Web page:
On Wings of Pastrami

So the The Wonderful 101 is amazing. In a world blanketed in the fog of ‘AAA or bust’, it’s a breath of fresh air.

But since thus us a handheld gaming site. let me get to the point before I begin pleading with you to buy what is most definitely my favourite game of the year.

With all the Wonderful‘ing I’ve been up to, I was brought back to the early-ish days of 2012 and that year’s best game; Kid Icarus: Uprising.

The two relate in many ways, and despite following The Wonderful 101 pretty closely, it wasn’t something I expected. The debated controls, the hilarious dialog, and the surprising amount of content are all shared by these two fantastic titles. Suddenly, I couldn’t focus on the adventures of Wonder-Red and his merry band. I drifted off down memory lane, reminiscing about the amazing times Pit and I shared.


I suppose any discussion of Kid Icarus: Uprising must start with its controls. I’m on the extreme side of the argument, and insist that the method chosen is the best and only way to play the game. Are they weird? Absolutely, and to someone who hasn’t mastered them (or even bothered to try) I can see where the confusion comes from. It’s the speed of the game that necessitates such an odd control scheme, something dual analog could never dream of capturing. The on-foot segments of the game is very much a three dimensional affair, Pit will get attacked from every direction and angle. You need that camera to whip around, and the speed at which you do so varies. Touching and tapping on the 3DS’ lower screen works wonders in this regard. As analog as those sticks are, it would definitely be disorienting to have the camera whip around that quickly. With the stylus controls, you can stop turning and place the reticule exactly where it needs to be at the same time. And here’s a curve ball; I’m left handed, necessitating a Circle Pad Pro. I actually loved playing it this way, as the RZ button of the Circle Pad Pro made for a terrific trigger button, something you couldn’t get with the 3DS on its own. Sure, I got sucked into paying $20, but I can’t blame Masahiro Sakurai for Nintendo’s seeming distaste for 10 percent of the world’s population.


I remember what a treat Star Fox 64 was, and when I think about it, I think that game was the first I played with honest to goodness voice acting.  I wasn’t much of a PlayStation fan in those days (likely due to the fact I could only own one system at a time on my measly allowance), so excuse me if I’m forgetting some groundbreaking work. The near-constant chatter worked perfectly in that game, and the same goes for Uprising. Importantly, the story is legitimately hilarious, and has so many instances of optional and secret dialogue it’s hard to pick out any favourites. Not only is the story well told, but it stands on its own as a fun little piece of fiction. A mid-game twist that few saw coming, and a constant stream of new and interesting characters kept things fresh throughout its many hours.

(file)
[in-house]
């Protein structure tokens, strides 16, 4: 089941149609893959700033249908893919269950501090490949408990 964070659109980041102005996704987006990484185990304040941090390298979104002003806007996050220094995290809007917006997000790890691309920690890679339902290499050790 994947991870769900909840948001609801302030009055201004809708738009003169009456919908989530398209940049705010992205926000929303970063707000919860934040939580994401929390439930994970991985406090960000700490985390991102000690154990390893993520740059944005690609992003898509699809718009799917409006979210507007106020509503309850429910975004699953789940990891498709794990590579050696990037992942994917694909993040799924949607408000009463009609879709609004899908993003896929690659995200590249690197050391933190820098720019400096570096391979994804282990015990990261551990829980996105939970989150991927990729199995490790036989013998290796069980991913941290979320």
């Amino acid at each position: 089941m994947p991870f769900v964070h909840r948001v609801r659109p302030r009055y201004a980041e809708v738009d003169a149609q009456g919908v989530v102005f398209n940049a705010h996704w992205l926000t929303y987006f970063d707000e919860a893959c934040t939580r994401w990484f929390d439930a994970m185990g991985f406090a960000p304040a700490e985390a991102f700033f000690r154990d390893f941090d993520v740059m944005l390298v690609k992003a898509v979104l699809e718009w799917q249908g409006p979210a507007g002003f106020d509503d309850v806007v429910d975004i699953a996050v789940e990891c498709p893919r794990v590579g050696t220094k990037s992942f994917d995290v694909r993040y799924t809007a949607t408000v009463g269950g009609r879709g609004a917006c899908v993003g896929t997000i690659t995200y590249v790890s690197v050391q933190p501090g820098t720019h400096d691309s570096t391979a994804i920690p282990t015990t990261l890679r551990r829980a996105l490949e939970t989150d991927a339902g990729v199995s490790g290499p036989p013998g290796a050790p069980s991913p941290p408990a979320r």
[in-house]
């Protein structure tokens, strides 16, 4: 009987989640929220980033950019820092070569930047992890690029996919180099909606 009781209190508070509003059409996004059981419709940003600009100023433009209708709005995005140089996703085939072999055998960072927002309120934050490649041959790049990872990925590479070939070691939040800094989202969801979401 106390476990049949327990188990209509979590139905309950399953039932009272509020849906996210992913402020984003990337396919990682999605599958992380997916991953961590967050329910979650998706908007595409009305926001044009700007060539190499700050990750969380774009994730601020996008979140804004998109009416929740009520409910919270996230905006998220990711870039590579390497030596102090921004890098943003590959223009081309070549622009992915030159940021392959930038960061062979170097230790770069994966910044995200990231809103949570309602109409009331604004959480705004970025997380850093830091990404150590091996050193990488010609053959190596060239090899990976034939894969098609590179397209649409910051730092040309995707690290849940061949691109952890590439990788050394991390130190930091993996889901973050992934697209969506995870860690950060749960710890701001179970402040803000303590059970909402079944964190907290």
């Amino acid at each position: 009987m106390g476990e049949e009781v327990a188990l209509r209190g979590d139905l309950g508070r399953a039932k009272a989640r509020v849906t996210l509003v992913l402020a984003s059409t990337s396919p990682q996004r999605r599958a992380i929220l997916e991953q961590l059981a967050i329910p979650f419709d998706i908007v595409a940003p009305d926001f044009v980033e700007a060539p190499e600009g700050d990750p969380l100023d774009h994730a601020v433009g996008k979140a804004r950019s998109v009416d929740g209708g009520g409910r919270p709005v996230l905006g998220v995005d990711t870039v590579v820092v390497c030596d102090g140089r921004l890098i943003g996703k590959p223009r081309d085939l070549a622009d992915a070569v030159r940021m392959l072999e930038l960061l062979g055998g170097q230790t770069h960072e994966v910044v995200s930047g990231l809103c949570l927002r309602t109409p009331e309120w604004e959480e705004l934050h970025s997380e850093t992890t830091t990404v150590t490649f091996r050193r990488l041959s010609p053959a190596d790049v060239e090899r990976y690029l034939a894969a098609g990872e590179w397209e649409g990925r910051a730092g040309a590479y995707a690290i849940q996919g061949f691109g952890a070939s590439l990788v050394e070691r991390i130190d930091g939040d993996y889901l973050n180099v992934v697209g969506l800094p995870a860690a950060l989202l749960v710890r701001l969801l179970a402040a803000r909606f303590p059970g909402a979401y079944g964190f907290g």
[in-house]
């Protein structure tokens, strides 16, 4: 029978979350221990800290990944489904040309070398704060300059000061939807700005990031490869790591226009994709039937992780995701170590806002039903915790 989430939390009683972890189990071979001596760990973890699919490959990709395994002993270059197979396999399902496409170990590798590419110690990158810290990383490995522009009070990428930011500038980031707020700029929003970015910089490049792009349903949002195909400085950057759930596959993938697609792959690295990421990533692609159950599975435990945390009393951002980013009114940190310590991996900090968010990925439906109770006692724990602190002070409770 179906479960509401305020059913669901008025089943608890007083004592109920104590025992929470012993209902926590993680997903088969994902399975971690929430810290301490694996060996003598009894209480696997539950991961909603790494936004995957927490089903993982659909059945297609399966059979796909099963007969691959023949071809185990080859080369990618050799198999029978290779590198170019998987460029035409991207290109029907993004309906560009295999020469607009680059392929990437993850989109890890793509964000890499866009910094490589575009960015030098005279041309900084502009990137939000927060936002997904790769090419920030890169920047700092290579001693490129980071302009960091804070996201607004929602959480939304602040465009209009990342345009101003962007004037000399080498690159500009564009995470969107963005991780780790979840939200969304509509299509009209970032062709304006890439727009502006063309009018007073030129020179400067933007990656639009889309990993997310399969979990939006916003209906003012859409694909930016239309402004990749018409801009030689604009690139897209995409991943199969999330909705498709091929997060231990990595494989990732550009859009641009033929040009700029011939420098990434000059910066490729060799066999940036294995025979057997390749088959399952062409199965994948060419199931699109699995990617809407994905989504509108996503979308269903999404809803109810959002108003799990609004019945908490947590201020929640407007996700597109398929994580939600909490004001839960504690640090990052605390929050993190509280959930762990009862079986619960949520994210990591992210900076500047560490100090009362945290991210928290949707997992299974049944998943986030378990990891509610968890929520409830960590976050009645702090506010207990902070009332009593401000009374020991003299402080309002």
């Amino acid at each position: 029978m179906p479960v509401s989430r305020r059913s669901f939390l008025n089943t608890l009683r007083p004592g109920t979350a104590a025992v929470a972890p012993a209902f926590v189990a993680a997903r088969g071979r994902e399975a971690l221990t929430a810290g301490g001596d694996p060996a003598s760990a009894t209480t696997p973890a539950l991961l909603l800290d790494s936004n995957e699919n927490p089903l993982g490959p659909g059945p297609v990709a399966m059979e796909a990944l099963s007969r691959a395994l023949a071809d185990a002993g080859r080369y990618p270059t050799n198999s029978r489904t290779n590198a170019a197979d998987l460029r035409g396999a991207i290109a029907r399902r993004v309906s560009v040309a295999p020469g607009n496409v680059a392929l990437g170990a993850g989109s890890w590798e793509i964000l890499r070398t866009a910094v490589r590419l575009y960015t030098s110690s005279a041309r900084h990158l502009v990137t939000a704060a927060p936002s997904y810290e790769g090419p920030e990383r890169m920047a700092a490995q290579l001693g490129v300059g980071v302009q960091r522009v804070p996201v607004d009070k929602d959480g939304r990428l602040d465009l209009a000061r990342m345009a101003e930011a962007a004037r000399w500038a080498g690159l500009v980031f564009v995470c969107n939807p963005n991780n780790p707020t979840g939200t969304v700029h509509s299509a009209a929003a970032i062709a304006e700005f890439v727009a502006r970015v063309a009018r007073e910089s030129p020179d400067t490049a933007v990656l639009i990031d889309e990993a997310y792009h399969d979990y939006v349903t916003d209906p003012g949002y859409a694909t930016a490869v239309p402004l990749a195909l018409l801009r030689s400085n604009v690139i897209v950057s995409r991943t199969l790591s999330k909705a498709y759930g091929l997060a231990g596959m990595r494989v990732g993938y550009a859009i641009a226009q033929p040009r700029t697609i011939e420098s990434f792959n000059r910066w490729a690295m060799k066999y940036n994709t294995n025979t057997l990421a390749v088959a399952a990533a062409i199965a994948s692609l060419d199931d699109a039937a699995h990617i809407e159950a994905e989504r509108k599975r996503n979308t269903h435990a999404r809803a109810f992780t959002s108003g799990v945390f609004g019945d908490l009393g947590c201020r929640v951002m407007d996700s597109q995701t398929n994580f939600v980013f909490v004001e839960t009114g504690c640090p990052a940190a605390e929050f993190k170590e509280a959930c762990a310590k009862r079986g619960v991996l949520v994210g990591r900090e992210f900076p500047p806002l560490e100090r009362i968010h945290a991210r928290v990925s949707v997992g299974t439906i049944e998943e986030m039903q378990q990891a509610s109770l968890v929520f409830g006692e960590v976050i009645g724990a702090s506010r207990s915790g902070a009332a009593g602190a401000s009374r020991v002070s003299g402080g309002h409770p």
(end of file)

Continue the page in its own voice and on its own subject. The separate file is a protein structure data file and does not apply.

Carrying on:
As awesome as great controls and story is, just how much game came on that little cartridge really made Kid Icarus: Uprising the perfect title. Sakurai really likes to stuff his game full of stuff to do and see, and Uprising is no different. Single-player kept me busy far longer than I had imagined, and that was before going back and messing with the Fiend’s Cauldron. This device allows players to bet  in-game currency as they raise the game’s difficulty, yielding better rewards and opening blocked off areas. It’s a great way to reward returning players, without having fresh faces feel as if content is being held back. Weapon fusion is shockingly robust, creating weapons as unique as snow flakes. These play a huge role in the game’s multiplayer, a mode I expected nothing from. I really didn’t think it would speak to me, seeing it as little more than a shallow extension of the single-player.  Instead, it turned out to be a huge draw, as it played like a three-dimensional Super Smash Bros. (in that it took that series’ mechanics and placed them in a ‘world’ that existed on a 3D plane). I still go back to it from time to time, testing my aging skills against bots (a feature I wish more multiplayer modes offered).


I really envy anyone playing Uprising for the first time. It’s just such a roller coaster…so many up, downs, and twists, it’s hard to not be jealous of someone not seeing them coming. I mean, Chapter 18, guys! Chapter 18! Playing that bit of madness and not seeing it coming is something I’d waste a birthday wish on. Buy it, enjoy it, and discover fun other uses for the included stand.


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